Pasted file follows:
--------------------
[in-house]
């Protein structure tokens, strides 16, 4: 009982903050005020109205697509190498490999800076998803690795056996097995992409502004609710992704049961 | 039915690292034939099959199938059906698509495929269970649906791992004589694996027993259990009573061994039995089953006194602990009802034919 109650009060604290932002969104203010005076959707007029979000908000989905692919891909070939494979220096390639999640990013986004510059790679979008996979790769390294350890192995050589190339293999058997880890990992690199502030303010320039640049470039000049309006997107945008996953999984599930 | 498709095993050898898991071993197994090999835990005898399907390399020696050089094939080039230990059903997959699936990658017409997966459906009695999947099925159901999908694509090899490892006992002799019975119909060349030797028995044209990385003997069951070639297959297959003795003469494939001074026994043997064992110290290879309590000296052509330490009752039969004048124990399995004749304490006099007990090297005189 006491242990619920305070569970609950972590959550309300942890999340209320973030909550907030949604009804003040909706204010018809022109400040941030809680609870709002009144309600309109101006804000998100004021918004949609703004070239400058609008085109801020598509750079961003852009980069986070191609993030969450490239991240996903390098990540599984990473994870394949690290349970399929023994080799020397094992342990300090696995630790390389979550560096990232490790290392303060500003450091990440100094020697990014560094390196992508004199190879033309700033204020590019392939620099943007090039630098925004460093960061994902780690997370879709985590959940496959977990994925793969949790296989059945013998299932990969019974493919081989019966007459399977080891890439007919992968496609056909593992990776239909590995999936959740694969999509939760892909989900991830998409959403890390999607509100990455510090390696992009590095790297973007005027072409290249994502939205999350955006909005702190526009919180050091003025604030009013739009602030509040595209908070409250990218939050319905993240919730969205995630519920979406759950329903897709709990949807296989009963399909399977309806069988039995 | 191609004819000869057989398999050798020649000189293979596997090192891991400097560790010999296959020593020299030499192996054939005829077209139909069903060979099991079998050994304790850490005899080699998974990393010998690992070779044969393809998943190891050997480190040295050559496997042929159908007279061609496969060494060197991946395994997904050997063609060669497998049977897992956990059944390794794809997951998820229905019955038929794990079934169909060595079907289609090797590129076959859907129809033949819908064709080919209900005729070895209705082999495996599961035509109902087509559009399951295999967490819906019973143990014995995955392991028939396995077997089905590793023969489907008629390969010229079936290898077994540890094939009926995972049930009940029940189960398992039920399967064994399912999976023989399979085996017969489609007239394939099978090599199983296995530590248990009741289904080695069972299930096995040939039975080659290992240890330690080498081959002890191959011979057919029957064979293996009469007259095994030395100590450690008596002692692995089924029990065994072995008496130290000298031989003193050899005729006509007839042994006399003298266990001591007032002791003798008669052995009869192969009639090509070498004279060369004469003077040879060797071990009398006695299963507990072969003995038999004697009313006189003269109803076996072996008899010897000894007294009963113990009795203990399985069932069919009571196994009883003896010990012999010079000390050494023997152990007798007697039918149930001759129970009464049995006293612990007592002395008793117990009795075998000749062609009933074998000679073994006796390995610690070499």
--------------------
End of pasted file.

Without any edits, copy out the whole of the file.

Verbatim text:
[in-house]
């Protein structure tokens, strides 16, 4: 009982903050005020109205697509190498490999800076998803690795056996097995992409502004609710992704049961 | 039915690292034939099959199938059906698509495929269970649906791992004589694996027993259990009573061994039995089953006194602990009802034919 109650009060604290932002969104203010005076959707007029979000908000989905692919891909070939494979220096390639999640990013986004510059790679979008996979790769390294350890192995050589190339293999058997880890990992690199502030303010320039640049470039000049309006997107945008996953999984599930 | 498709095993050898898991071993197994090999835990005898399907390399020696050089094939080039230990059903997959699936990658017409997966459906009695999947099925159901999908694509090899490892006992002799019975119909060349030797028995044209990385003997069951070639297959297959003795003469494939001074026994043997064992110290290879309590000296052509330490009752039969004048124990399995004749304490006099007990090297005189 006491242990619920305070569970609950972590959550309300942890999340209320973030909550907030949604009804003040909706204010018809022109400040941030809680609870709002009144309600309109101006804000998100004021918004949609703004070239400058609008085109801020598509750079961003852009980069986070191609993030969450490239991240996903390098990540599984990473994870394949690290349970399929023994080799020397094992342990300090696995630790390389979550560096990232490790290392303060500003450091990440100094020697990014560094390196992508004199190879033309700033204020590019392939620099943007090039630098925004460093960061994902780690997370879709985590959940496959977990994925793969949790296989059945013998299932990969019974493919081989019966007459399977080891890439007919992968496609056909593992990776239909590995999936959740694969999509939760892909989900991830998409959403890390999607509100990455510090390696992009590095790297973007005027072409290249994502939205999350955006909005702190526009919180050091003025604030009013739009602030509040595209908070409250990218939050319905993240919730969205995630519920979406759950329903897709709990949807296989009963399909399977309806069988039995 | 191609004819000869057989398999050798020649000189293979596997090192891991400097560790010999296959020593020299030499192996054939005829077209139909069903060979099991079998050994304790850490005899080699998974990393010998690992070779044969393809998943190891050997480190040295050559496997042929159908007279061609496969060494060197991946395994997904050997063609060669497998049977897992956990059944390794794809997951998820229905019955038929794990079934169909060595079907289609090797590129076959859907129809033949819908064709080919209900005729070895209705082999495996599961035509109902087509559009399951295999967490819906019973143990014995995955392991028939396995077997089905590793023969489907008629390969010229079936290898077994540890094939009926995972049930009940029940189960398992039920399967064994399912999976023989399979085996017969489609007239394939099978090599199983296995530590248990009741289904080695069972299930096995040939039975080659290992240890330690080498081959002890191959011979057919029957064979293996009469007259095994030395100590450690008596002692692995089924029990065994072995008496130290000298031989003193050899005729006509007839042994006399003298266990001591007032002791003798008669052995009869192969009639090509070498004279060369004469003077040879060797071990009398006695299963507990072969003995038999004697009313006189003269109803076996072996008899010897000894007294009963113990009795203990399985069932069919009571196994009883003896010990012999010079000390050494023997152990007798007697039918149930001759129970009464049995006293612990007592002395008793117990009795075998000749062609009933074998000679073994006796390995610690070499």